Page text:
Research

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Research

Metal organic framework membranes for CO2 capture

Metal organic frameworks have emerged as a novel type of crystalline porous materials which combine highly desirable properties, such as uniform micropores, high surface areas, and exceptional thermal and chemical stability, making them ideal candidates for molecular gas separations. Our goal is to establish a solid fundamental science program leading to the rational design of a novel family of membranes, composed of metal organic frameworks which offer the possibility of demonstrating high separation performance for carbon dioxide purification from light gases, and other important functional gas separations. Some of our representative publications in this area: JACS 2010, 132, 76; Chem. Commun. 2012, 48, 5130; J.Mater. Chem. A 2014, 2, 1239; Chem. Eng. Science  2015, 124, 3.

   

Zeolite membranes for natural gas purification

CO2 is an undesirable impurity in natural gas wells, with concentrations as high as 70%. Pipeline specifications for natural gas require a CO2 concentration below 2–3%. CO2 must be separated from CH4 because it reduces the energy content of the gas; CO2 is also acidic and corrosive in the presence of water. Moreover, removing CO2 without large energy expenditures is also desirable, and thus membranes that preferentially permeate CO2 at high selectivities can significantly reduce the costs of natural gas purification. Zeolite (inorganic crystalline structures with uniform-sized pores of molecular dimensions) membranes are highly appealing for a vast number of relevant gas mixture separations due to its well-known molecular sieving ability, high mechanical, thermal and chemical stability. Our research efforts focus on developing small pore zeolite membranes that can effectively purify natural gas. Examples of our work:  Langmuir 2011, 27, 2888; Chem. Commun. 2012, 48, 2310; Micropor. Mesopor. Mater. 2016, 224, 36-42; J. Membr. Science 2015, 487, 141; J. Membr. Science 2017, 524, 117.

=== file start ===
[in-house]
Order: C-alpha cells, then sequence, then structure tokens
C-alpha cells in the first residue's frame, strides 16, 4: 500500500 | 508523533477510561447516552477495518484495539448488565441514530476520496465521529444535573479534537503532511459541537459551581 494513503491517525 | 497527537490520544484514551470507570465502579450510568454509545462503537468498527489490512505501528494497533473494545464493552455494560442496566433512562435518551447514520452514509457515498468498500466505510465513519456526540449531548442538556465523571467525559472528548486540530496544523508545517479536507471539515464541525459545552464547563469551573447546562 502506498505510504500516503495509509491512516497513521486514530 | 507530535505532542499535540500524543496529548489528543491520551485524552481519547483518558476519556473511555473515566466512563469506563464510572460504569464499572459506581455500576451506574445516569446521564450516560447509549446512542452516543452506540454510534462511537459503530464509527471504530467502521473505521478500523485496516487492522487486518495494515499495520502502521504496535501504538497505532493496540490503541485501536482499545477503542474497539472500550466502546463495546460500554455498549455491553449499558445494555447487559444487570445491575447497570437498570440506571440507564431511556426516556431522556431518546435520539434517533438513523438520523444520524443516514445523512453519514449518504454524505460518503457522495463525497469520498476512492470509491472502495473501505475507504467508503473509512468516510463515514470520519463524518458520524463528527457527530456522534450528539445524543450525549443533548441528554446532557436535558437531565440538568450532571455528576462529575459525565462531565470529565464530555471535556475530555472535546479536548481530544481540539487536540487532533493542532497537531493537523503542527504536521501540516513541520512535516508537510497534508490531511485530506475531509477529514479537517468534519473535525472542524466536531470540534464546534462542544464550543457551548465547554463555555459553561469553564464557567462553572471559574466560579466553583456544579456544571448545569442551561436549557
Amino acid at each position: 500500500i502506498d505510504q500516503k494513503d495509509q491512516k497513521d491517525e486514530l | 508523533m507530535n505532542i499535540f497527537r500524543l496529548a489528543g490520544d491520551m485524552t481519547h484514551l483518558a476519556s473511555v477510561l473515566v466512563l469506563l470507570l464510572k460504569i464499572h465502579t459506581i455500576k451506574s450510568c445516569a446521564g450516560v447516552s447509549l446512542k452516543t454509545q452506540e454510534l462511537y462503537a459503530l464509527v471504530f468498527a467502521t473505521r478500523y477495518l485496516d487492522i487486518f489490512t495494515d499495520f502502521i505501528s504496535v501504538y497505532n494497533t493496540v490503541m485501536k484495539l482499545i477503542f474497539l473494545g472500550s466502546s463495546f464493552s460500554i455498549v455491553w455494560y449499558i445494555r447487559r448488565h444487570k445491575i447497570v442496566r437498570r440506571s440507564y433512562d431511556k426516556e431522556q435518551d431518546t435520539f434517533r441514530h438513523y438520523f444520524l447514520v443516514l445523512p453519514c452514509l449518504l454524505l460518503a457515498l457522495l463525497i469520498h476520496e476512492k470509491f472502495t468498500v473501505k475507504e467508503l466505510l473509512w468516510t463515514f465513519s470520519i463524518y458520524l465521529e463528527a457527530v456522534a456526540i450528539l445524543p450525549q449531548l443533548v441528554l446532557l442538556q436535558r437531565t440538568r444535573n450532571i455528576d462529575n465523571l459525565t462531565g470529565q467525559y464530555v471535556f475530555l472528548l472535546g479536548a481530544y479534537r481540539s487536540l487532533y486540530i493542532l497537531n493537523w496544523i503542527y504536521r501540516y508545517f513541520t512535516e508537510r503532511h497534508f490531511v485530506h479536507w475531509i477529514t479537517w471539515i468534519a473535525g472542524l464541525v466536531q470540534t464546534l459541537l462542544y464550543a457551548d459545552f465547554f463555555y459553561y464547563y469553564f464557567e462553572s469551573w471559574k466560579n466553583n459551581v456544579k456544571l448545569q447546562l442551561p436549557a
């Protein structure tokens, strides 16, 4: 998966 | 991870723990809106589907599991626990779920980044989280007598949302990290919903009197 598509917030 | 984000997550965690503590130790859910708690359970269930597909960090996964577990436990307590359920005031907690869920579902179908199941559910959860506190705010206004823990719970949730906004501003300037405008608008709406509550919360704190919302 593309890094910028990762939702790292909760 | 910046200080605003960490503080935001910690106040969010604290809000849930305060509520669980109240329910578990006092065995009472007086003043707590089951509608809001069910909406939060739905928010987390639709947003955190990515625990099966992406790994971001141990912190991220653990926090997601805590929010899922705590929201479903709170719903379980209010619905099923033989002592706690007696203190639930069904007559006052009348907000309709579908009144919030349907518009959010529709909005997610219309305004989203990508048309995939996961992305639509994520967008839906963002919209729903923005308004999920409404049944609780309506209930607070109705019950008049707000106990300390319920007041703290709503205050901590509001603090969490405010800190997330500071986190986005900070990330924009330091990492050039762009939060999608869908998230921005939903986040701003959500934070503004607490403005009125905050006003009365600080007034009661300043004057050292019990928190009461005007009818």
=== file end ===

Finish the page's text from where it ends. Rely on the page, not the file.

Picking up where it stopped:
Formation mechanisms on metal organic frameworks

A fundamental understanding on the formation mechanisms of metal organic frameworks is highly important in order to improve structural and morphological control in the synthesis of these novel materials. In particular we are interested in following the nucleation, growth, and crystallization events on this particular type of porous crystals. In our research, we aim at elucidating the possible mechanistic pathways leading to the transformation of precursor solutions into the final crystalline porous structure. Examples of our work: JACS 2010, 132, 18030; Chem. Mater. 2011, 23, 3590; J. Mat. Chem. 2012, 22, 7684; J. Cryst. Growth 2016, 455, 152.

   

Lipid-Biomass conversion to liquid fuels

Natural oils from animals or plants are typical low cost, and abundant sources of liquid fuel hydrocarbons.  Our research focuses on the rational design of catalytic systems for producing high value liquid fuels from lipid-biomass sources. Specifically, we aim at demonstrating the catalytic conversion of fatty acids to paraffins, branched and aromatic hydrocarbons over novel catalytic systems composed of metal organic framework membranes (which can substitute expensive noble metals) supported on microporous beads that can effectively convert fatty acid molecules to liquid-fuel range hydrocarbons. Representative examples of our work: J. Molec. Catal. A 2014, 386, 14; Catal. Sci. Technol. 2015, 5, 2777-2782; ACS Catalysis 2015, 5, 6497; J. Chem. Technol. Biotech. 2017, 92, 52.
   

Conversion of carbon dioxide into chemicals

Carbon dioxide represents potentially a feedstock of nearly zero or even negative cost for conversion to fuels and useful chemicals. Several motivations for producing chemicals from carbon dioxide are: (a) CO2 is cheap, non toxic, and non flammable feedstock, (b) CO2 is a renewable feedstock compared to oil or coal, (c) the production of chemicals from CO2 could have a small, but positive impact on the global carbon balance. We propose the catalytic transformation of CO2 into chemicals (mainly polycarbonates) over porous crystals. Our research aims at elucidating basic structure/catalytic relationships. Some of our publications in this area: ACS Catalysis 2012, 2, 180; Catal. Commun. 2013, 32, 36; Dalton Trans. 2013, 42, 6732;  J. Appl. Polym. Sc. 2014, 131, 39738.

   

Methane storage for vehicle applications

In collaboration with Gas Technology Institute and University of South Carolina we are developing novel “smart nanovalve” sorbents with the ultimate goal to achieve high methane capacity storage at low storage pressures. We aim at achieving energy densities that meet or exceed the DOE ARPA-E’s primary technical targets: volumetric: 12.5 MJ/L, gravimetric: 0.5 g CH4/g sorbent) at lower on-board storage pressures for light-duty natural gas vehicles with at-home refueling. Representative examples of our work: Nano Letters 2016, 16, 5, 3309; Adsorption 2016, DOI: 10.1007/s10450-016-9813x.
   


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